A. Cross-Platform “Cosmopolitan” Genome-wide Coverage markers (~350,000 markers)

Genome-wide Imputation Grid (~296K markers): The TxArray’s core imputation grid consists of genome-wide ~296K SNPs shared in common with the conventional Affymetrix Biobank Array. These include a set of 246K SNPs, also included in the UK Biobank array, that provide high-density coverage (mean r2 > 0.81 and 0.90) across European populations (CEU) at minor allele frequencies (MAFs) > 1% and 5%, respectively.

Additional Coverage for non-European populations: An additional set of ~50K SNPs, covered in the 1KGP Phase I reference panel, were additionally extracted from the Affymetrix-Biobank array to improve the mean coverage achieved in African and other populations. These SNPs were chosen with the goal of achieving comprehensive overlap with already existing UK Biobank Axiom Array and the Axiom Biobank Array, to facilitate additional collaborative efforts where joint or meta-analyses of samples genotyped across these platforms and other conventional GWAS platforms are required.

Compatibility markers (~18K markers): This module was designed to optimize and standardize genotyping quality control (QC) and sample validation through the use of: Polymorphisms capturing Ancestry informative markers (AIMs); fingerprinting panels; mitochondrial, Y-chromosome; and miRNA binding sites or targets regions were included.


B. Module-specific content from the UK Biobank Core Array (~36K markers)

These constitute markers identified based on reported GWAS signals and candidate gene associations across pharmacogenomic and metabolic phenotypes. Again, to enable cross-platform analysis, where feasible, we also included markers directly overlapping the UK-Biobank array and additional markers for the transplant-specific content. The following UK-Biobank array modules were included:

  • HLA and KIR region markers (7,348 and 1,546 variants respectively)
  • Known phenotype associations curated by the National Human Genome Research Institute (NHGRI) GWAS Catalog, (8,136 variants)
  • Known CNVs (2,369 variants)
  • Expression-quantitative trail loci, or eQTLs (17,115 variants)
  • Lung-tissue specific or pulmonary function-associated markers (8,645 variants)

Targeted MHC and Transplant-specific modules: Specific modular content incorporated in the array dedicated to address transplant community research goals. Aside from the above-described modules overlapping with the UK-Biobank array, we expanded modules dedicated to non-HLA MHC region markers, deep coverage of known and predicted LoF variants, and untranslated regions (UTR)-specific module. Note that all positions and variants referenced herein are based on the human genome builds hg19/build37 .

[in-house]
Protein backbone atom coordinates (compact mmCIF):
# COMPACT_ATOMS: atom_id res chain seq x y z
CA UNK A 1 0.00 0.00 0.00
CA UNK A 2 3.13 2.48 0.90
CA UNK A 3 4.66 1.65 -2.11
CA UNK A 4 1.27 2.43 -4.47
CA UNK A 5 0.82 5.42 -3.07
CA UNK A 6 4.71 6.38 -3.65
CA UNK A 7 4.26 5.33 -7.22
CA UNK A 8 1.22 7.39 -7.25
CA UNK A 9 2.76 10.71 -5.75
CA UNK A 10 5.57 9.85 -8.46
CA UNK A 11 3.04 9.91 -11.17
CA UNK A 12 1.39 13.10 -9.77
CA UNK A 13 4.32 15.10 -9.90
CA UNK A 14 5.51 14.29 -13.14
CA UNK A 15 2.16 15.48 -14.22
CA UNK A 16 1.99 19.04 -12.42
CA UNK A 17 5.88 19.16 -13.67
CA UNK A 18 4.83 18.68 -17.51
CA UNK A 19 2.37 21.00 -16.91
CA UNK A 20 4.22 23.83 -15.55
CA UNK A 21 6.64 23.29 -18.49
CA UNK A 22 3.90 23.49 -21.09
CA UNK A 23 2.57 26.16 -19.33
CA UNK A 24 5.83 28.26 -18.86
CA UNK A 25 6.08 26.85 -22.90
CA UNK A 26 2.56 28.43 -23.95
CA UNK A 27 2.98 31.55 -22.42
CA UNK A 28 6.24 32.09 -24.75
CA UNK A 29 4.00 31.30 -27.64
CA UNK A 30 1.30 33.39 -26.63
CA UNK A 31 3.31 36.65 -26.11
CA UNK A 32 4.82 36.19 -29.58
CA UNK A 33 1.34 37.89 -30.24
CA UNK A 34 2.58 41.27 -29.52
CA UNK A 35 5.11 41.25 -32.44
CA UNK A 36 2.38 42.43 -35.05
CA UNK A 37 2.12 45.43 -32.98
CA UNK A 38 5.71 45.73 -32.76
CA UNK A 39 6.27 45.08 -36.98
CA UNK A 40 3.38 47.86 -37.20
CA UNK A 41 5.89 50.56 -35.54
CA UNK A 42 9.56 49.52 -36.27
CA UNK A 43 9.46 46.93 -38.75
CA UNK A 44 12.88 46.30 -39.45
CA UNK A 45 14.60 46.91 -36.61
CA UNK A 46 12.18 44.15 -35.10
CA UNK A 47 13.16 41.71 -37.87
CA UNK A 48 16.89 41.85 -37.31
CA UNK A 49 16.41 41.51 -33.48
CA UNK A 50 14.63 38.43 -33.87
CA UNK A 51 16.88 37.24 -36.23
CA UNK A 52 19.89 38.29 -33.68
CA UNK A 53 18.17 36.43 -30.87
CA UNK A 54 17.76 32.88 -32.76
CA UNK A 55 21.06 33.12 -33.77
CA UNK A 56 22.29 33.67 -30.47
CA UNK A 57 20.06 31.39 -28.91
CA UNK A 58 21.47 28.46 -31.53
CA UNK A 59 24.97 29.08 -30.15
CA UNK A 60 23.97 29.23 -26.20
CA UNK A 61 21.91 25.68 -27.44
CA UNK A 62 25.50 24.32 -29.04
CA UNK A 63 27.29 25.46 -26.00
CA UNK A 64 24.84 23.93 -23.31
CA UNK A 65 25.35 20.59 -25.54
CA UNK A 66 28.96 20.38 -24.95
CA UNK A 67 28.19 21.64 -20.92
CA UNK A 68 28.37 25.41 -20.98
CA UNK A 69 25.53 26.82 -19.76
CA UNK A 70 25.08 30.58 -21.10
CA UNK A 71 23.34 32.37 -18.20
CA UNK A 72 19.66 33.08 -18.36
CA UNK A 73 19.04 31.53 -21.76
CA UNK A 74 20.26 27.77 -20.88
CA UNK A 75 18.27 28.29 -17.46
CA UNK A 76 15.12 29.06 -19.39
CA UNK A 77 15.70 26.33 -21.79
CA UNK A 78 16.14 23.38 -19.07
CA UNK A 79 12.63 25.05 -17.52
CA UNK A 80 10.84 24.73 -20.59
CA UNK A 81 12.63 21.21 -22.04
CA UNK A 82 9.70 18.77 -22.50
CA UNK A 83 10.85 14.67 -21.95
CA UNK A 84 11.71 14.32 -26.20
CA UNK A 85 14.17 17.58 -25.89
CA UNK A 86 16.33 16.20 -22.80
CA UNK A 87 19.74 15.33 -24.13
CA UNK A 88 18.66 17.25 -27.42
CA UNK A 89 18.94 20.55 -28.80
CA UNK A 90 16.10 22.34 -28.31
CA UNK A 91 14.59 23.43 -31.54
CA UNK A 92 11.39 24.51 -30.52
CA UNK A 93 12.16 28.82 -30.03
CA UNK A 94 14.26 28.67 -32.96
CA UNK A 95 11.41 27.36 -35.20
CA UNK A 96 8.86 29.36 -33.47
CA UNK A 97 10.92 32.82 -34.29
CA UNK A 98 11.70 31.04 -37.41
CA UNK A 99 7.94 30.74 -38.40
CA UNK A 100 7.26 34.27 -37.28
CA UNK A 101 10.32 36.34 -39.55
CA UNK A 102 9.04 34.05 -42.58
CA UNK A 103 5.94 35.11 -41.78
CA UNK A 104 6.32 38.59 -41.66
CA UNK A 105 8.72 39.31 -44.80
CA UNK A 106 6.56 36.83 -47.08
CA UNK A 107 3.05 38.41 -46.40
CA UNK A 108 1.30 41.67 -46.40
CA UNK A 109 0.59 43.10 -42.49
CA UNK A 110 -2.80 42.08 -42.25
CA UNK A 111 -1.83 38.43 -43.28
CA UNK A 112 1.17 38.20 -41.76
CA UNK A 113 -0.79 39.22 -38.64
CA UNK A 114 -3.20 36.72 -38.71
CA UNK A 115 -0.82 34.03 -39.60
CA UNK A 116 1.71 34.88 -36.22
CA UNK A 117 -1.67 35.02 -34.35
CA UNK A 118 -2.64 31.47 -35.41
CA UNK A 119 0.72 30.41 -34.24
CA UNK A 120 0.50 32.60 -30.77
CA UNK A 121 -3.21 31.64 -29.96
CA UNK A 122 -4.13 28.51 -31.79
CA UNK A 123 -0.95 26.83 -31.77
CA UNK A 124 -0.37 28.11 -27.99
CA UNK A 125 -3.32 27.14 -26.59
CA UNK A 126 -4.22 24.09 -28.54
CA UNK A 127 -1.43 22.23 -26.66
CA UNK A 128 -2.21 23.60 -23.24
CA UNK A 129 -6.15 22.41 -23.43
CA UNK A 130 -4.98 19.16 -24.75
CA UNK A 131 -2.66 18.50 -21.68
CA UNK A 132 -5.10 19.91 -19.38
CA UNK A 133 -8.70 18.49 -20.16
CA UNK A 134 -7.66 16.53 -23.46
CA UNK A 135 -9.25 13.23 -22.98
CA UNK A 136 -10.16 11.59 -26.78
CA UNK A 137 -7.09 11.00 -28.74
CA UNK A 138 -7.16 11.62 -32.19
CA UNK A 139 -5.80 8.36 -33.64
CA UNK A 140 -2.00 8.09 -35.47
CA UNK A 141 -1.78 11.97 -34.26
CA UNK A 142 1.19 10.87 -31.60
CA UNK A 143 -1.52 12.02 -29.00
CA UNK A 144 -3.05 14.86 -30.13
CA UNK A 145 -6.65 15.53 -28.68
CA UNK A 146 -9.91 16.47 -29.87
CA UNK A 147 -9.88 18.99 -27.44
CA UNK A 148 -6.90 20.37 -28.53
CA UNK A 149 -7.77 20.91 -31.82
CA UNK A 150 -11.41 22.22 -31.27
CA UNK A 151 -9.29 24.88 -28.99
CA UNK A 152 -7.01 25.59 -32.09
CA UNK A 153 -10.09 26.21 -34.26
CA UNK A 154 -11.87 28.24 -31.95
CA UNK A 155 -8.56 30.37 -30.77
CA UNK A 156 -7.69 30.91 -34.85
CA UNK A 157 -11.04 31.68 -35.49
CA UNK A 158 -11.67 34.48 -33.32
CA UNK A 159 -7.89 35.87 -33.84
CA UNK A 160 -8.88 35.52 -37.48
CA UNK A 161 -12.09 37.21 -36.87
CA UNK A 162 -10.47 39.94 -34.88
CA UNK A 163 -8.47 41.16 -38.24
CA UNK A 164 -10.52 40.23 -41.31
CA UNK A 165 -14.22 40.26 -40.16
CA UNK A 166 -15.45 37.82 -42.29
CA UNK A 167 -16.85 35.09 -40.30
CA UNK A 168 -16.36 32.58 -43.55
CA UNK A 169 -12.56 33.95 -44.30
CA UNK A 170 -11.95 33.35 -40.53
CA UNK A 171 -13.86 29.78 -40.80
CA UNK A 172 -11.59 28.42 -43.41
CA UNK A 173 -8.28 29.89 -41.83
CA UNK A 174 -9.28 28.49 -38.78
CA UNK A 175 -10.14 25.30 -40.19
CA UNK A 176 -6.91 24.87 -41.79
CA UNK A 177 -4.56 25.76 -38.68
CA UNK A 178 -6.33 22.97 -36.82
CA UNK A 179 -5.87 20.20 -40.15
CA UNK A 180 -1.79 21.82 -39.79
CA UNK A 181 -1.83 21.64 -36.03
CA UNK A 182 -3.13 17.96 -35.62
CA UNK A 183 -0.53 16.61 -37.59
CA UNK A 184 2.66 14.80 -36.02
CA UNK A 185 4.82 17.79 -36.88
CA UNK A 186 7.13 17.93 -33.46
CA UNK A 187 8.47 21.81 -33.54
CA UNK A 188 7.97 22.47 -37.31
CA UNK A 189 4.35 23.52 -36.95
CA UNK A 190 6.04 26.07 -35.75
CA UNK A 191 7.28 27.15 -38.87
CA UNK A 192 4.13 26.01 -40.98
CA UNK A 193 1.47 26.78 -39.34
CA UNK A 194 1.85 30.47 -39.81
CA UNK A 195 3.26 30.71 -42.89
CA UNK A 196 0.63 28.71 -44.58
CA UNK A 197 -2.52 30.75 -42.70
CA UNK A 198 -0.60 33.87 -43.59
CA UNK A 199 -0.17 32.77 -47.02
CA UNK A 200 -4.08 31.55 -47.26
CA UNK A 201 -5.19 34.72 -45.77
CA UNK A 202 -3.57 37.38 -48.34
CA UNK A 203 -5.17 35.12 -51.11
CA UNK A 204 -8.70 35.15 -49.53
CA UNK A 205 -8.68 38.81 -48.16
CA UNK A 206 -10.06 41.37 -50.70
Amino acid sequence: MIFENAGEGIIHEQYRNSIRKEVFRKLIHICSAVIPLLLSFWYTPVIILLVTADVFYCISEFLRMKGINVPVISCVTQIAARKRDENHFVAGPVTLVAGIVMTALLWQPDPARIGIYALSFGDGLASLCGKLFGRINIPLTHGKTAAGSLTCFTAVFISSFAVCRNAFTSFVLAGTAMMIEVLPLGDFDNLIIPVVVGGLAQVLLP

MHC and KIR content for fine-mapping and imputation: The TxArray provides the most current and densest coverage of the extended MHC [Chr 6:25.5MB to 34MB hg19/build37]. While the UK-Biobank array includes dense HLA-specific coverage, a number of MHC genes and markers mapping variants outside of theHLA-encoding regions are critical players in immune function and some have known roles in histocompatibility (e.g. MICA, MICB). Thus, we included a comprehensive set of MHC markers in addition to the conventional HLA-coding regions.

Additionally, given the important role of KIR in allo-recognition through its interaction with HLA, we included additional KIR SNPs to enable fine-mapping, imputation, and structural variation association analysis, as well as interaction analyses across KIR and HLA Class I, which has a known role in histocompatibility in HCT, as well as other MHC loci.

To build this content and attempt to preserve significant overlap with state-of-the-art, popular genotyping platforms, we curated and included in our design content from the following resources and platforms:

  1. UK-Biobank array (8,894 total variants), including 7,348 HLA markers and 1,546 KIR markers.
  2. Multiethnic HLA haplotype tagging SNPs (421 SNPs).
  3. The Type 1 Diabetes Genetic Consortium (T1DGC) Imputation panel (4,794 SNPs included directly tiling or tagging by LD those SNPs in the HLA imputation panel for SNP2HLA ).
  4. Non-redundant MHC validated SNPs from existing genotyping platforms used in large-scale studies: (i) Metabochip (1,123 SNPs) and (ii) Immunochip (12,609 variants).

The content above includes 10,820 non-redundant SNP markers. We maximized the coverage of this content using a non-redundant set of best-tagging variants to achieve satisfactory tagging of the major HapMap continental populations including African (ASW and YRI), European (CEU) and Asian (CHD, JPT, CHB).

C. Transplant-specific Content